Monday, November 24, 2014

Christopher Crossing the River

Yesterday I learnt that Father Kuriakose Chavara was conferred sainthood by Pope Francis. For some reason, I was reminded of Sister Ann and Sister Sheeba who taught me at Lena School, nestled in a small corner of the Nilgiri Hills, where I did my primary schooling. Maybe this was because Father Chavara had founded many schools like Lena. One can find several Chavara schools dotted around the towns of southern India. As I thought of the nuns at the convent, on the spur of the moment, all I could remember was the story of Saint Christopher that I had come across as a child. Perhaps Sister Sheeba read it out to us in one of those classes known as 'Moral Science'. Anyway, the story made a great impact on me. I can still see the black and white illustration of the gentle giant, Christopher, wading across the waters of the wild Jordan river, carrying the Child on his shoulders in my mind's eye; I can still feel the same tingle in my spine when the identity of the mysterious Child was revealed.
I really wanted to write about this story, and so decided to dabble in some narrative poetry.

Christopher was a giant, tall and fierce
Compared to him, they were dwarves, all his peers.
Carrying people across the river to earn his bread
A simple life, Christopher led.

The gates of heaven burst open one day
Torrents of rain, the gloomy skies turned grey
Full to the brim, the river was in spate
Nobody wanted to cross it and tempt fate.

All of a sudden, appeared a little child
Sweetly asking to cross the river, angry and wild.
Christopher refused, looking at the deluge in all its greed
But the mysterious child continued to plead.

And so he finally agreed
The child's request, he did heed
The child on his shoulders, he strode
Into the treacherous waters where the rain flowed.

The burden grew heavier with each step taken
Why did he accept this? His faith was shaken.
It was only a child, he thought, as the waters swirled.
Yet, it was like carrying all the troubles of the world.

Huffing and puffing, he reached the other end, half dead
That's when he noticed a subtle aura around the child's head
He vanished, without a trace.
Christopher finally understood, grateful for His grace. 

Saturday, November 15, 2014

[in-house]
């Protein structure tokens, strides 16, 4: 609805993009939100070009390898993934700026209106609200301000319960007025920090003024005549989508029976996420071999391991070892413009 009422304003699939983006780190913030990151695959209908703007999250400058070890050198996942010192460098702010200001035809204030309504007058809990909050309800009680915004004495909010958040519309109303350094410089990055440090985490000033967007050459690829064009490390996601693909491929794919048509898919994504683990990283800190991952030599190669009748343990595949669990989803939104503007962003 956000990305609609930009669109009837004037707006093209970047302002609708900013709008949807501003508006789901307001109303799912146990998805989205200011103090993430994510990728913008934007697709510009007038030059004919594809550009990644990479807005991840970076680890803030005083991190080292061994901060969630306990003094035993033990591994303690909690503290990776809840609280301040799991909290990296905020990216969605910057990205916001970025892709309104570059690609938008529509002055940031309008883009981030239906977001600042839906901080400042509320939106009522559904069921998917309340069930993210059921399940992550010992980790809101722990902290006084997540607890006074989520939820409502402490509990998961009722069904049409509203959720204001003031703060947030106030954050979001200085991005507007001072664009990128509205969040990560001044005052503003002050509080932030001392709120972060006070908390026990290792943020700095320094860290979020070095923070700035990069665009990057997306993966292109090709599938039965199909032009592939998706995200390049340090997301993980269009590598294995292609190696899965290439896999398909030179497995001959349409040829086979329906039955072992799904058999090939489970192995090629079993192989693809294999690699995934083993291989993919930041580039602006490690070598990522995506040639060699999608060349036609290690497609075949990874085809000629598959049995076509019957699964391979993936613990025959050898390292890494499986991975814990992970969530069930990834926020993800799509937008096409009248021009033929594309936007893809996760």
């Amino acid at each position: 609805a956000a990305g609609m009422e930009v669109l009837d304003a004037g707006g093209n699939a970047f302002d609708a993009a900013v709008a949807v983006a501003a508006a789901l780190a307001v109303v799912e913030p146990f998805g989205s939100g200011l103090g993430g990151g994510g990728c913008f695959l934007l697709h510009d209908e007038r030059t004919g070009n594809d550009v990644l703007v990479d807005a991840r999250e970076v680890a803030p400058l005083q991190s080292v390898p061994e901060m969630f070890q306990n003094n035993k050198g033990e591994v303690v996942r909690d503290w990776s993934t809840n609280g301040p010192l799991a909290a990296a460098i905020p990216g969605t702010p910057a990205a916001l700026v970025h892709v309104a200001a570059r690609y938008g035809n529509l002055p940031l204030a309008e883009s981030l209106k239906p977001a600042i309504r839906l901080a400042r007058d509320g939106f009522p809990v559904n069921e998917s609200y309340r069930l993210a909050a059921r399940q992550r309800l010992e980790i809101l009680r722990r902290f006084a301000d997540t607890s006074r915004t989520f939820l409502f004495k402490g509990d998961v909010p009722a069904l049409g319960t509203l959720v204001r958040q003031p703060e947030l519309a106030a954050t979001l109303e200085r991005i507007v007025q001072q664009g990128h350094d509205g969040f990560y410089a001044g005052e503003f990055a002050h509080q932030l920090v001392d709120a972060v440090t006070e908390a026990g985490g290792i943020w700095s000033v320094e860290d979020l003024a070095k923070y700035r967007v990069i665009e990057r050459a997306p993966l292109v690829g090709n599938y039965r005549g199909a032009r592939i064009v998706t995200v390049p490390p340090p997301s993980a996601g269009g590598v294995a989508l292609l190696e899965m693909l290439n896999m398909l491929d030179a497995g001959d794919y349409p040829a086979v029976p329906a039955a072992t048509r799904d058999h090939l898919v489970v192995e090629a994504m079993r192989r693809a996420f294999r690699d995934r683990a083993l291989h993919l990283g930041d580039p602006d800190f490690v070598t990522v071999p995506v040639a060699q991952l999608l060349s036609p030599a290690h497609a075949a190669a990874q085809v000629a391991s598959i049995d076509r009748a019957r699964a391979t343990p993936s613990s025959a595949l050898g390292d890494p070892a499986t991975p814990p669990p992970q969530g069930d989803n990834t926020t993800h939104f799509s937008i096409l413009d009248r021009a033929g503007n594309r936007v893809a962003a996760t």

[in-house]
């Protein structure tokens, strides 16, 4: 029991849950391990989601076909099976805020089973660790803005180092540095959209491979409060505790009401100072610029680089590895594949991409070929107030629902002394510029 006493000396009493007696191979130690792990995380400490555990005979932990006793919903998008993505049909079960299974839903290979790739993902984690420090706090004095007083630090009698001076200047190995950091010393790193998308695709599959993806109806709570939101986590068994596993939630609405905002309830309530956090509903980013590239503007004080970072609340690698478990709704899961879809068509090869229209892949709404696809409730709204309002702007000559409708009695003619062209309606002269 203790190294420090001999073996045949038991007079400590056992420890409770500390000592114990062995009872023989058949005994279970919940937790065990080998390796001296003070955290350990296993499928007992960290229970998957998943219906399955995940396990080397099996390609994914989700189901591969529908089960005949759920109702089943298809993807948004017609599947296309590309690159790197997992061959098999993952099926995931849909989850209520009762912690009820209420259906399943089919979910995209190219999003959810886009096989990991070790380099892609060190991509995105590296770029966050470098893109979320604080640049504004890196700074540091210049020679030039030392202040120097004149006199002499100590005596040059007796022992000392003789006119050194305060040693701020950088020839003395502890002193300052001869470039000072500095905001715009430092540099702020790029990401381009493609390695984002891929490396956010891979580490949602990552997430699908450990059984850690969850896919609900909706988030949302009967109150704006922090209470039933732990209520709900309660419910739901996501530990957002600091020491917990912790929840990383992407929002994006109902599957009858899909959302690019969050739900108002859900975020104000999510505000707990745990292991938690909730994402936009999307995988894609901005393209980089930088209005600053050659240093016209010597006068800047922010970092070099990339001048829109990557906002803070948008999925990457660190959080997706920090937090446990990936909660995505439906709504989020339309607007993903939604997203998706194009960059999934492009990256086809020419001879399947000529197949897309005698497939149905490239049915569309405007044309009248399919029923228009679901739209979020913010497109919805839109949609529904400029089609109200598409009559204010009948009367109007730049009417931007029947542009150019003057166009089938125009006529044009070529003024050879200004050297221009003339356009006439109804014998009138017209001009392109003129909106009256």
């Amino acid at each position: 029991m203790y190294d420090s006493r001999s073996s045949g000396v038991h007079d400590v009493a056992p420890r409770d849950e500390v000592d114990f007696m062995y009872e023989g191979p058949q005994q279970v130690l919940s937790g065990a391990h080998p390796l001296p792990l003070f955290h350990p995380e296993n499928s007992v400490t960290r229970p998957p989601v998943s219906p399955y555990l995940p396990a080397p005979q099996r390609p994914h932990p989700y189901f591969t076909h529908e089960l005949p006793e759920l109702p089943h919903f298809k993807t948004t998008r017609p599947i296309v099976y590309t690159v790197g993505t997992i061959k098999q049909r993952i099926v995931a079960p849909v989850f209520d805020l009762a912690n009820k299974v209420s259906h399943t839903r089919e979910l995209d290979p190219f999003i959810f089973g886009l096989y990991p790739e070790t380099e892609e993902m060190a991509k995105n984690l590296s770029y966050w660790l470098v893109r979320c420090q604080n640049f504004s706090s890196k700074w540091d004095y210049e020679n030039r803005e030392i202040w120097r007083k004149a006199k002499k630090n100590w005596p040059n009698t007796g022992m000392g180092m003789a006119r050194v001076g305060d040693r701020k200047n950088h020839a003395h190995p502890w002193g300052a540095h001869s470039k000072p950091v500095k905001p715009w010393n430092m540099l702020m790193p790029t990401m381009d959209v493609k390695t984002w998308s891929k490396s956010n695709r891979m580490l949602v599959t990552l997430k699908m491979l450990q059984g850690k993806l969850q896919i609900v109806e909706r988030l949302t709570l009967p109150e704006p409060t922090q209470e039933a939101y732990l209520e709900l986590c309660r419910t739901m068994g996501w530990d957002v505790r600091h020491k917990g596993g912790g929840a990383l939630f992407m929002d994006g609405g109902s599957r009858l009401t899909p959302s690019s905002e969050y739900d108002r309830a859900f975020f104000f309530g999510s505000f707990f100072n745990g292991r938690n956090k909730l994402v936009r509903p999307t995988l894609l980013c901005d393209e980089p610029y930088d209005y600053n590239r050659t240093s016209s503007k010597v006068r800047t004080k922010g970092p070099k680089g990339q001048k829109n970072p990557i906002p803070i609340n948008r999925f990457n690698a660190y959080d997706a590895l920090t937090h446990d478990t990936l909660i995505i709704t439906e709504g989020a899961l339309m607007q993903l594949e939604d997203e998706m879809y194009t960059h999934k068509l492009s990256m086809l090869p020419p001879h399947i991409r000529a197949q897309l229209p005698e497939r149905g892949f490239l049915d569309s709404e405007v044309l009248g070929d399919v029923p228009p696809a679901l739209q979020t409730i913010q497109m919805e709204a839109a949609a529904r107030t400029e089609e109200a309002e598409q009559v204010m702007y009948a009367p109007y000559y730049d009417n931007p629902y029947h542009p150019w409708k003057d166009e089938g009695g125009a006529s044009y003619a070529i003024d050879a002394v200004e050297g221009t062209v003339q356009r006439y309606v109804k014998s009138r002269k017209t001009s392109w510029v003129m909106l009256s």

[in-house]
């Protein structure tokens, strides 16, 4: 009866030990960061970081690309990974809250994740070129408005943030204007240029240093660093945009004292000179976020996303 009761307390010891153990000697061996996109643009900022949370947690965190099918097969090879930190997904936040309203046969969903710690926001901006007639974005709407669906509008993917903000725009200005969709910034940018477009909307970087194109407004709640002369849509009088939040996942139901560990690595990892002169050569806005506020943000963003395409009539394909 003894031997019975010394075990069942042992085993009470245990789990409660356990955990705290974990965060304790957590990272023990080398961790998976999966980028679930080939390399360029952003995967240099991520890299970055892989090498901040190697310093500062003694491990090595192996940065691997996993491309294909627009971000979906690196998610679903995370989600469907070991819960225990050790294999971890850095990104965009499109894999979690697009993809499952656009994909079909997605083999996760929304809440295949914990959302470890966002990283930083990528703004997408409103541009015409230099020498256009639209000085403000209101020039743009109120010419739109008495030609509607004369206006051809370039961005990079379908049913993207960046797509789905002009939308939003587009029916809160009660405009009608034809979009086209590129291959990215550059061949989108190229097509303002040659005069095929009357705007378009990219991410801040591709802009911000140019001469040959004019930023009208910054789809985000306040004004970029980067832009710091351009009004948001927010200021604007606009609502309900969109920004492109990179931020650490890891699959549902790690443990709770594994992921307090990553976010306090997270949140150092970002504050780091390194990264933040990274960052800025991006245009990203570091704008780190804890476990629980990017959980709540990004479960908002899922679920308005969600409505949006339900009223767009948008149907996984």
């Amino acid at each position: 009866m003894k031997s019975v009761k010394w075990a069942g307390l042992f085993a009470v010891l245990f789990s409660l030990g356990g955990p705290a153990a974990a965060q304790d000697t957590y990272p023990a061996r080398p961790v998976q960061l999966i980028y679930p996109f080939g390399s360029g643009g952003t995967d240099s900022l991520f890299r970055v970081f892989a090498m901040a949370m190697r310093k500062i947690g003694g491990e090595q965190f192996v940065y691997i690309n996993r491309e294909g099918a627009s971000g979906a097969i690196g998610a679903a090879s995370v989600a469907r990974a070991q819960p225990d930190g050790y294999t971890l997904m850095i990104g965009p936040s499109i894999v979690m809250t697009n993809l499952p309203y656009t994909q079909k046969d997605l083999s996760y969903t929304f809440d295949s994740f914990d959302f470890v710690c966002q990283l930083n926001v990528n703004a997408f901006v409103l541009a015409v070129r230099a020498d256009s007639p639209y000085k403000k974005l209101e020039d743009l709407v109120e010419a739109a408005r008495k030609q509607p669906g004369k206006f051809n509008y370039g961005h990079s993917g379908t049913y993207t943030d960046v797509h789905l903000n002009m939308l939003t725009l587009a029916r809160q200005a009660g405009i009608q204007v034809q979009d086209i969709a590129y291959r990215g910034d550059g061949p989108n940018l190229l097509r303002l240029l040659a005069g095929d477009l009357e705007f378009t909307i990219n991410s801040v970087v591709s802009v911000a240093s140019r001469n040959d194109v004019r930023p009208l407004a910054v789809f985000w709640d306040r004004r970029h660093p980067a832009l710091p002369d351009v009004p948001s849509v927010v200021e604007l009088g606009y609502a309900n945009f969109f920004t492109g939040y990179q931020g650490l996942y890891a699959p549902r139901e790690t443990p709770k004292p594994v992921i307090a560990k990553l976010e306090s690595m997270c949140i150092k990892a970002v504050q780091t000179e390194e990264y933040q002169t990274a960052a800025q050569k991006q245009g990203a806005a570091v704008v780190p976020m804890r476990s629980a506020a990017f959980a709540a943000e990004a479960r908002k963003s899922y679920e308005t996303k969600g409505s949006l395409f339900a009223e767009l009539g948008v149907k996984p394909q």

Winter in the Desert

Abandoned street cats scrambling for warmth
Take shelter under the numerous cars
That dot the parking lots of the bustling city.
The sun turns in early,
Fatigued after many days of scorching summer
Night falls by the time the muezzin
Calls the faithful for the maghrib prayers.
The first stars of the evening
Shyly peek out of a velvety darkness
Eager camp goers pitch tents
In the depths of the silent desert,
Warming their hands around a bonfire
They count the stars,
Relieved at their escape
From the maddening megalopolis.
As the night wears on
The full moon beams brightly
Casting its glow over the vast emptiness.
A lonely man ambles down the desert road
Quiet, except for a few cars now and then
Wrapped in mufflers and monkey cap
Shivering in the biting cold
As he tries to sell newspapers
To anyone who'd bother to stop by.


Tuesday, November 4, 2014

Contents of a Suitcase

Kanjivaram silk saris, made to order
In vibrant hues of all kind.
A lone kasavu mundu with a golden border
She’d hardly wear them, never mind.
A tiny bottle of Indulekha hair oil
To be applied regularly, Amma had said
You won’t get all this on foreign soil
So please take care of your hair while it’s still on the head.
Pickled lime, mango in brine
Banana and jackfruit chips.
For a taste of home, you’ll no longer whine
Amma had said with a smile on her lips.
And now here she is in a faraway land
Comforted by this slice of home,
She gazed out at the stretches of sand
As the sun set behind the mosque dome.